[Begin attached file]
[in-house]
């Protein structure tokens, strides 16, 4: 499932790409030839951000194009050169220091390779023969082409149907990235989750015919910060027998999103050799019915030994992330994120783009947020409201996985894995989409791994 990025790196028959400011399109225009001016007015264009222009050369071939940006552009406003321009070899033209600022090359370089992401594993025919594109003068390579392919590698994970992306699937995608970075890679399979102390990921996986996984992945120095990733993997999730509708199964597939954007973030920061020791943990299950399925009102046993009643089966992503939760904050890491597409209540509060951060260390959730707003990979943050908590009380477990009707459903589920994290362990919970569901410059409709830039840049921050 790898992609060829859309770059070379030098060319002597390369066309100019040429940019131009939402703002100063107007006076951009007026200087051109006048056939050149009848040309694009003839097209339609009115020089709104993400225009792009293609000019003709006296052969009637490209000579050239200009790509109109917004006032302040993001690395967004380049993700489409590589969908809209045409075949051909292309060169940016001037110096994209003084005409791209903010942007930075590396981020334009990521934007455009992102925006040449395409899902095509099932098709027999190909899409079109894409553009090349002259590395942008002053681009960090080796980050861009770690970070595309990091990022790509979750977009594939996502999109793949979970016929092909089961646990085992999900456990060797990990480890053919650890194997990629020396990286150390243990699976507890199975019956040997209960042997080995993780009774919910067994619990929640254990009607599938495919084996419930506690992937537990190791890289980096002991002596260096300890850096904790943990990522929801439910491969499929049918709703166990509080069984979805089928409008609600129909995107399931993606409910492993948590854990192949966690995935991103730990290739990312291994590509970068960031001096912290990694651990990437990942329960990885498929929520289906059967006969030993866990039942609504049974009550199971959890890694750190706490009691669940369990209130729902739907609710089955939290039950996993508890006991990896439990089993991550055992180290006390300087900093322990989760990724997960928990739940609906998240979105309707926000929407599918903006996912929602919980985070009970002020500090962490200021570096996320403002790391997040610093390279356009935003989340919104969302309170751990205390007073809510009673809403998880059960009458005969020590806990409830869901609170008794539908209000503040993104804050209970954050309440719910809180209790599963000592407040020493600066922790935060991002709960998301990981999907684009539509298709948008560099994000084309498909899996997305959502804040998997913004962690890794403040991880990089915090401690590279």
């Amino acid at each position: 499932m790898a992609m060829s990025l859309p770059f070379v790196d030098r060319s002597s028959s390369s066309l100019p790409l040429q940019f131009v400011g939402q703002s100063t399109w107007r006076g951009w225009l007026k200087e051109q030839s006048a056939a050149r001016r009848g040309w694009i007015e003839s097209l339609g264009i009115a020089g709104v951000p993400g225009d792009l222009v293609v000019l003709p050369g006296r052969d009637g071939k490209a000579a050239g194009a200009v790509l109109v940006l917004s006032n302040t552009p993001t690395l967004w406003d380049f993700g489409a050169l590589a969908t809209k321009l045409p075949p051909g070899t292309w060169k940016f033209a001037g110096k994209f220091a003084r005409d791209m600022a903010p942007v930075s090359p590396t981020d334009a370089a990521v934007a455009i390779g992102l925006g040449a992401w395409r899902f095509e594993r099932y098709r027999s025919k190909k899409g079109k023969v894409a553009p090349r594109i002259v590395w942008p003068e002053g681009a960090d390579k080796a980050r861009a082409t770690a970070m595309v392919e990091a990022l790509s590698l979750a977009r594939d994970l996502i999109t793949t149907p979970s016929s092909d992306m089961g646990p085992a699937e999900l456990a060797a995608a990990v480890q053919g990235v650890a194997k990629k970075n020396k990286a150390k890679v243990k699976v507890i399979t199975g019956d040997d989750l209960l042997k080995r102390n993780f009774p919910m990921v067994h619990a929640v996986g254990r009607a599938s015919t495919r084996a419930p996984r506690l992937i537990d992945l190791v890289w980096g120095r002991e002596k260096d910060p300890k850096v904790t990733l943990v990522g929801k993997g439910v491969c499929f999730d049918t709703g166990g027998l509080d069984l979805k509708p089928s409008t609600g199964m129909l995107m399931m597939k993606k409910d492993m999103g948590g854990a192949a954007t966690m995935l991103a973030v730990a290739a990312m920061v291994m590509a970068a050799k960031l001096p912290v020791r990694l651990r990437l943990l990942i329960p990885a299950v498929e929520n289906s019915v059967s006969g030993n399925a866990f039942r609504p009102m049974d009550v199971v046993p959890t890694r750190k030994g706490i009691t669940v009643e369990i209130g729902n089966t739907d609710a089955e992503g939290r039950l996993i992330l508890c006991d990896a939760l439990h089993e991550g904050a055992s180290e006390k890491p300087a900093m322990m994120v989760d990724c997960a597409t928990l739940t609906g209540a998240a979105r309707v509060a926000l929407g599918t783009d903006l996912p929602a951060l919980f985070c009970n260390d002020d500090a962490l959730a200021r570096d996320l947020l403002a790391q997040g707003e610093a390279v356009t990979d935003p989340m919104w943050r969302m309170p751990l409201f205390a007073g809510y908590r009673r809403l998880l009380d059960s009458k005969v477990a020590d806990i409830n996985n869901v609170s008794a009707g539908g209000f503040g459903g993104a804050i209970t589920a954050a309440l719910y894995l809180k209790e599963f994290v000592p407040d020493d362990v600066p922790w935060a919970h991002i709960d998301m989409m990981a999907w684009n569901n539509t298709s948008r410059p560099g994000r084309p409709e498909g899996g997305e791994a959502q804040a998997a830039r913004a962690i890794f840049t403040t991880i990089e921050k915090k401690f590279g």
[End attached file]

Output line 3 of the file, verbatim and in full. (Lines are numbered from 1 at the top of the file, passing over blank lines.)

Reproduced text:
């Amino acid at each position: 499932m790898a992609m060829s990025l859309p770059f070379v790196d030098r060319s002597s028959s390369s066309l100019p790409l040429q940019f131009v400011g939402q703002s100063t399109w107007r006076g951009w225009l007026k200087e051109q030839s006048a056939a050149r001016r009848g040309w694009i007015e003839s097209l339609g264009i009115a020089g709104v951000p993400g225009d792009l222009v293609v000019l003709p050369g006296r052969d009637g071939k490209a000579a050239g194009a200009v790509l109109v940006l917004s006032n302040t552009p993001t690395l967004w406003d380049f993700g489409a050169l590589a969908t809209k321009l045409p075949p051909g070899t292309w060169k940016f033209a001037g110096k994209f220091a003084r005409d791209m600022a903010p942007v930075s090359p590396t981020d334009a370089a990521v934007a455009i390779g992102l925006g040449a992401w395409r899902f095509e594993r099932y098709r027999s025919k190909k899409g079109k023969v894409a553009p090349r594109i002259v590395w942008p003068e002053g681009a960090d390579k080796a980050r861009a082409t770690a970070m595309v392919e990091a990022l790509s590698l979750a977009r594939d994970l996502i999109t793949t149907p979970s016929s092909d992306m089961g646990p085992a699937e999900l456990a060797a995608a990990v480890q053919g990235v650890a194997k990629k970075n020396k990286a150390k890679v243990k699976v507890i399979t199975g019956d040997d989750l209960l042997k080995r102390n993780f009774p919910m990921v067994h619990a929640v996986g254990r009607a599938s015919t495919r084996a419930p996984r506690l992937i537990d992945l190791v890289w980096g120095r002991e002596k260096d910060p300890k850096v904790t990733l943990v990522g929801k993997g439910v491969c499929f999730d049918t709703g166990g027998l509080d069984l979805k509708p089928s409008t609600g199964m129909l995107m399931m597939k993606k409910d492993m999103g948590g854990a192949a954007t966690m995935l991103a973030v730990a290739a990312m920061v291994m590509a970068a050799k960031l001096p912290v020791r990694l651990r990437l943990l990942i329960p990885a299950v498929e929520n289906s019915v059967s006969g030993n399925a866990f039942r609504p009102m049974d009550v199971v046993p959890t890694r750190k030994g706490i009691t669940v009643e369990i209130g729902n089966t739907d609710a089955e992503g939290r039950l996993i992330l508890c006991d990896a939760l439990h089993e991550g904050a055992s180290e006390k890491p300087a900093m322990m994120v989760d990724c997960a597409t928990l739940t609906g209540a998240a979105r309707v509060a926000l929407g599918t783009d903006l996912p929602a951060l919980f985070c009970n260390d002020d500090a962490l959730a200021r570096d996320l947020l403002a790391q997040g707003e610093a390279v356009t990979d935003p989340m919104w943050r969302m309170p751990l409201f205390a007073g809510y908590r009673r809403l998880l009380d059960s009458k005969v477990a020590d806990i409830n996985n869901v609170s008794a009707g539908g209000f503040g459903g993104a804050i209970t589920a954050a309440l719910y894995l809180k209790e599963f994290v000592p407040d020493d362990v600066p922790w935060a919970h991002i709960d998301m989409m990981a999907w684009n569901n539509t298709s948008r410059p560099g994000r084309p409709e498909g899996g997305e791994a959502q804040a998997a830039r913004a962690i890794f840049t403040t991880i990089e921050k915090k401690f590279g």